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View Poll Results: Where?
New York City 16 3.10%
Greater Boston 32 6.20%
Philly 38 7.36%
DC/N. Virginia 50 9.69%
Raleigh/NC Research Triangle 32 6.20%
Austin 48 9.30%
San Francisco/Bay Area/Silicon Valley 13 2.52%
Baltimore 11 2.13%
Toronto 33 6.40%
Pittsburgh 35 6.78%
Chicago 99 19.19%
Atlanta 109 21.12%
Voters: 516. You may not vote on this poll

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Old 09-13-2017, 06:38 AM
 
Location: The City
22,331 posts, read 32,152,919 times
Reputation: 7738

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Have heard on good authority that 16 different cities will each get 500K sq ft


HQ2/16 or better stated HQ1/8

 
Old 09-13-2017, 07:27 AM
 
Location: Sweet Home Chicago!
5,183 posts, read 3,715,709 times
Reputation: 6075
Quote:
Originally Posted by kidphilly View Post
Have heard on good authority that 16 different cities will each get 500K sq ft


HQ2/16 or better stated HQ1/8
Those would be called branch offices, not HQ. You can't have 17 HQ's!
 
Old 09-13-2017, 08:21 AM
Status: "Got the rocking modern neon sound" (set 8 days ago)
 
Location: Boston
2,029 posts, read 1,990,051 times
Reputation: 1725
Quote:
Originally Posted by atxcio View Post
Two, it is in a solidly blue state.
...?

Massachusetts has a Republican governor.
 
Old 09-13-2017, 08:40 AM
 
10,553 posts, read 13,114,040 times
Reputation: 6351
Quote:
Originally Posted by iAMtheVVALRUS View Post
...?

Massachusetts has a Republican governor.
Mass is still a sold blue state.
 
Old 09-13-2017, 08:52 AM
 
Location: Clemson, SC by way of Tyler,TX
4,853 posts, read 2,980,597 times
Reputation: 3399
Quote:
Originally Posted by LovinDecatur View Post
Out of 20 other 'finalists'.
Top 3
 
Old 09-13-2017, 09:04 AM
 
Location: "The Dirty Irv" Irving, TX
2,808 posts, read 1,299,023 times
Reputation: 3204
Quote:
Originally Posted by iAMtheVVALRUS View Post
...?

Massachusetts has a Republican governor.
Still one of the most liberal states.
 
Old 09-13-2017, 09:08 AM
 
Location: London, UK
3,458 posts, read 4,006,335 times
Reputation: 2661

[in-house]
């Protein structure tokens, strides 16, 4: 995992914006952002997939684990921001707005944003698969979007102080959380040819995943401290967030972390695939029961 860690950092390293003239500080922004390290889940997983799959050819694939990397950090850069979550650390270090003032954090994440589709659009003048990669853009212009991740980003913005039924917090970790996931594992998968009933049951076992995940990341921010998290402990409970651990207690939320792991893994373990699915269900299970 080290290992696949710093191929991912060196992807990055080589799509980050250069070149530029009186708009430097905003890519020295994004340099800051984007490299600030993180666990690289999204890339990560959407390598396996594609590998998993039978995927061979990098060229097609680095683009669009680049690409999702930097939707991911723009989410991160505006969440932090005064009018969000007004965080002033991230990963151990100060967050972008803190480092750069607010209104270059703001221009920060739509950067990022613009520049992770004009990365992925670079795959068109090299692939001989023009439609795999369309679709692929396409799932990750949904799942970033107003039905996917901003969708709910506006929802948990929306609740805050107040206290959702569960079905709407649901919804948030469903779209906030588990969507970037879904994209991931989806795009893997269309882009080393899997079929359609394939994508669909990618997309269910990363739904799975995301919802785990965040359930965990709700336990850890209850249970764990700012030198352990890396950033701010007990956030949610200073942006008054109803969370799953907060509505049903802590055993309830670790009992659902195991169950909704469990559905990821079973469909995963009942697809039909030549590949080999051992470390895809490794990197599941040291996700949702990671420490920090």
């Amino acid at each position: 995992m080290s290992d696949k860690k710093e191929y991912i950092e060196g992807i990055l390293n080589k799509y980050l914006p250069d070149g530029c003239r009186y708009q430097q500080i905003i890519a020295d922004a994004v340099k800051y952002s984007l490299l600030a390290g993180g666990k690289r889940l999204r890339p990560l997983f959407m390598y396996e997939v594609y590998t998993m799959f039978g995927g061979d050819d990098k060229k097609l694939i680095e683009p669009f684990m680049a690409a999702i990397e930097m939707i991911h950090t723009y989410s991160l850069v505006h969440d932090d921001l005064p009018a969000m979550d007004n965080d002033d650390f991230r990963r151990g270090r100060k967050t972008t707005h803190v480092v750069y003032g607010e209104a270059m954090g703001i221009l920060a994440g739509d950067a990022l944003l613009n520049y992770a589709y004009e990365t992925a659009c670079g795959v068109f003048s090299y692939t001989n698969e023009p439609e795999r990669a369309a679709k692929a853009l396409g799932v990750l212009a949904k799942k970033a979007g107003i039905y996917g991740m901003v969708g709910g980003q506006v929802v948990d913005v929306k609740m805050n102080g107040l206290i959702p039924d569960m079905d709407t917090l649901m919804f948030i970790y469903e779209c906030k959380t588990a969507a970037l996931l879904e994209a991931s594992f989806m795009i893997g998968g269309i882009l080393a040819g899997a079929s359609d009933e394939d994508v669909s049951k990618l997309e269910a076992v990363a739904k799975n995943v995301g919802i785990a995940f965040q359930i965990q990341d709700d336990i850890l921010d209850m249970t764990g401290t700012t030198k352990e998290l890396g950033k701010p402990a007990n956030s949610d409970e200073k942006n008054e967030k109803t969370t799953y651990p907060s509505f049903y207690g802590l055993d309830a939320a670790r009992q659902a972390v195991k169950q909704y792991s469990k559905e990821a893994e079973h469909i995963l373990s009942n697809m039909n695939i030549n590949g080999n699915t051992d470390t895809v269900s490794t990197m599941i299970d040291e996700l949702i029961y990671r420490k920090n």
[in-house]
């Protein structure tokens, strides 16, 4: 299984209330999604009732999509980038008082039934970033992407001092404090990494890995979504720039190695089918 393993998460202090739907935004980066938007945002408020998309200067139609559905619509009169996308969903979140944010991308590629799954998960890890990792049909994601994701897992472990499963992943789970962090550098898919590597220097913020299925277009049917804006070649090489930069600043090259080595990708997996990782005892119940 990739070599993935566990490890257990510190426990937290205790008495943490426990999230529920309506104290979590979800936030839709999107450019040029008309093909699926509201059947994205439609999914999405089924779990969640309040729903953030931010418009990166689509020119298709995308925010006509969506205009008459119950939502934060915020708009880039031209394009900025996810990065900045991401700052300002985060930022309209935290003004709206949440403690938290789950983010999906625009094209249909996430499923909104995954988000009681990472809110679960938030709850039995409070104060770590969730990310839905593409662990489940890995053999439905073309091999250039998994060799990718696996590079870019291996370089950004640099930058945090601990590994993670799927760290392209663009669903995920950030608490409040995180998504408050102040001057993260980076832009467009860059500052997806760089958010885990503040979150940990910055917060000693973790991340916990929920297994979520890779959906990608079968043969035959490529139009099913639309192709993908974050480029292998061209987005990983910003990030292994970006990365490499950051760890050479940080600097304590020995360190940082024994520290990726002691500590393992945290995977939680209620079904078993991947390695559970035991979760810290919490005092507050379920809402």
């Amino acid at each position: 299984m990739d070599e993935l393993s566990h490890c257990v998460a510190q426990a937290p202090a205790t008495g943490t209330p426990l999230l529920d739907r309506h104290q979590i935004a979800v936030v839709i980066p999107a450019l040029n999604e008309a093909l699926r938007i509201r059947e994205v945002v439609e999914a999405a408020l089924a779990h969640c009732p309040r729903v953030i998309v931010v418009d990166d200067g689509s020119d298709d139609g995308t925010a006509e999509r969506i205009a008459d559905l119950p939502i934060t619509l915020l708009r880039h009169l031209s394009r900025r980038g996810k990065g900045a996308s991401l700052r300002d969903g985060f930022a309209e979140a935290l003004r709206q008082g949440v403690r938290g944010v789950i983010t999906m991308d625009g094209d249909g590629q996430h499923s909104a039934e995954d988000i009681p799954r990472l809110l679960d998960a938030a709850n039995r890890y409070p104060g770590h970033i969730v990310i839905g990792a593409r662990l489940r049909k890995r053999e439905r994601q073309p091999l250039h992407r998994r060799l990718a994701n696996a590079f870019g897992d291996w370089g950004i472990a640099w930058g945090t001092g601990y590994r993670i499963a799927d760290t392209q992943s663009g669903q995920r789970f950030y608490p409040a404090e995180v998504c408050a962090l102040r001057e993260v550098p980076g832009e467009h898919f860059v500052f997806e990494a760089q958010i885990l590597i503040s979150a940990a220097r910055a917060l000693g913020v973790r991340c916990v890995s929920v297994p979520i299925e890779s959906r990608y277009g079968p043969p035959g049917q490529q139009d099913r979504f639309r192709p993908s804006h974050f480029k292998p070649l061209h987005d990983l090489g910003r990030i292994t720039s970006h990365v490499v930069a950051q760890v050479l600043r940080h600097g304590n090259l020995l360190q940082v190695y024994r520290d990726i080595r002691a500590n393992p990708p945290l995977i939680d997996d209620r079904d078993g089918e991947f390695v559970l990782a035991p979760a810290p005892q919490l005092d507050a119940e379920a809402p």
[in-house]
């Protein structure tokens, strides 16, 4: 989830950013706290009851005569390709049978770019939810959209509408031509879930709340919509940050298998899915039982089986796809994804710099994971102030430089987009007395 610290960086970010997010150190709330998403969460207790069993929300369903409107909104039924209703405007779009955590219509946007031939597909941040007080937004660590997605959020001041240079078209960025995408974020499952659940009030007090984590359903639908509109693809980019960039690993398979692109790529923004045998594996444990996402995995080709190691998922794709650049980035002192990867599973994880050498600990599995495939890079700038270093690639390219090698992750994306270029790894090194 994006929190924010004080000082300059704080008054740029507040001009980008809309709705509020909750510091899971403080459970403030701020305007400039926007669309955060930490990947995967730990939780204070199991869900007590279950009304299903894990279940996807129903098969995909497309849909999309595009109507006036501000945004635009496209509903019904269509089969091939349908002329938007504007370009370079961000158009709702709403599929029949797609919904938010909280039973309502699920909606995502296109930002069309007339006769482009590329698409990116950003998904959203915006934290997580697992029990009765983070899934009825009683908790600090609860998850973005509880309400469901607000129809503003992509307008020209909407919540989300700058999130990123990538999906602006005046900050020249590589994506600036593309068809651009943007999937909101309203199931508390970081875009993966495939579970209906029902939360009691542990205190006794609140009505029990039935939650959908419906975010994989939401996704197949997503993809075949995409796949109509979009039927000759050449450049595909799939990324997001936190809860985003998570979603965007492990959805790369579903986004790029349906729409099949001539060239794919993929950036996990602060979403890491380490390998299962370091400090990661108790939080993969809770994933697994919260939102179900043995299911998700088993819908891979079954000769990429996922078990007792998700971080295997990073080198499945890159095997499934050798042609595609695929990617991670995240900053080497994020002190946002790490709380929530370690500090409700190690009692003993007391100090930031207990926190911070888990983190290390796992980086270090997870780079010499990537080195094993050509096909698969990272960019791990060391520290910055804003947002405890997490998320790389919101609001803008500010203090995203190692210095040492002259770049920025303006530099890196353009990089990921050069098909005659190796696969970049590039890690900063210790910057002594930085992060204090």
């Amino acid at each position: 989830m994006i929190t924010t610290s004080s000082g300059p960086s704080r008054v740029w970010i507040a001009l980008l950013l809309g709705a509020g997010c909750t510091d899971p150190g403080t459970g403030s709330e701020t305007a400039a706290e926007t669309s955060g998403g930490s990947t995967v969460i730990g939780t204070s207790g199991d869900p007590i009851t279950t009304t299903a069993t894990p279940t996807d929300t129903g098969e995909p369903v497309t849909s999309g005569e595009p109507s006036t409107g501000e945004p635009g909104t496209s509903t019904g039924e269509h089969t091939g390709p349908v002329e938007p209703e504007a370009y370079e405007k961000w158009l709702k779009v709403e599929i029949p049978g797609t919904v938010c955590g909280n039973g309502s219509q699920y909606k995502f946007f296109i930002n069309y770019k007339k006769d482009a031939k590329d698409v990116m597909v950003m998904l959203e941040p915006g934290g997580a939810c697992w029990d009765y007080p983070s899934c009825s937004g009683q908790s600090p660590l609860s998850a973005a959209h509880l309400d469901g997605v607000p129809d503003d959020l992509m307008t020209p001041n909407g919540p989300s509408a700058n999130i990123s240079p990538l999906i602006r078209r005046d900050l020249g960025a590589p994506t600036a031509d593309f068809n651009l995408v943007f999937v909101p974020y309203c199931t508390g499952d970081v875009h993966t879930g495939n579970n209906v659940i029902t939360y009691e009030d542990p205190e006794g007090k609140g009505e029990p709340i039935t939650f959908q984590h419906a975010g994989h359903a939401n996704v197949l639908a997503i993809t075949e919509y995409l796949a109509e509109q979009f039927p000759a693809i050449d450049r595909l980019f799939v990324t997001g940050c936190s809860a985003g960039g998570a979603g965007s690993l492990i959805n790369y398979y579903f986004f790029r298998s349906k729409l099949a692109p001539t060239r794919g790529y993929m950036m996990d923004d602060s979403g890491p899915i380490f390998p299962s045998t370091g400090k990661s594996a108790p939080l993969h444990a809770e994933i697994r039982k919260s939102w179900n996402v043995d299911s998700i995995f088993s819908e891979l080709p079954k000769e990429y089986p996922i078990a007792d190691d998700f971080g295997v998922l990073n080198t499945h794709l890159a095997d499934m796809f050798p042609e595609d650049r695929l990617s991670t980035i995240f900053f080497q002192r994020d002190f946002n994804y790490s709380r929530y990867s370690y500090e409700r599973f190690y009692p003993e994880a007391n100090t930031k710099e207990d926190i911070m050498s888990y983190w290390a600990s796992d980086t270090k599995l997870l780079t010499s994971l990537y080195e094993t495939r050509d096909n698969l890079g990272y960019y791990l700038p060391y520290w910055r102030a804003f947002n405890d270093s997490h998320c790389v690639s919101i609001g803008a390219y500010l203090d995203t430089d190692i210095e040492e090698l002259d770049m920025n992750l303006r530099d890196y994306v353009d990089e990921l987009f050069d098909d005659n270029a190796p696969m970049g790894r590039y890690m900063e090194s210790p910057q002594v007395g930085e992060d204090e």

Quote:
Originally Posted by mooguy View Post
Continuing from my above post........

Boston, Washington, and Toronto all have a lot to offer Amazon.

Boston has unparalleled universities as well as any extremely high educated workforce in a liveable urban city with great transit. Boston has the problem however of being an expensive city where wages would need to be very high to draw talent.

Washington has great schools and good transit. It's workforce is very well educated and the city a pleasant one. It does have a crime issue that may be of concern and is not a very urbane city but conversely being in Washington puts the leavers of political power right at Amazon's doorstep.

Toronto has an excellent transit, a rail/airport connection good schools, an educated workforce, and a K to 12 public education system and low crime rate that no American city can offer. It is a very urbane centre, has the world's 8th largest stock exchange, and a very multicultural, liveral, artistic, and creative city. It also has the fastest growing high tech workforce in NA. Being Canada is also one of it's strengths as well as one of it's weaknesses. It offers Canada corporate tax rate that is 40% lower than the US and the dollar and slightly lower wage "subsidy" where 50,000 Canadians can be hired for the same price as 35,000 Americans. That's a huge savings year after year, decade after decade and not just a one time taxpayer funded bribe.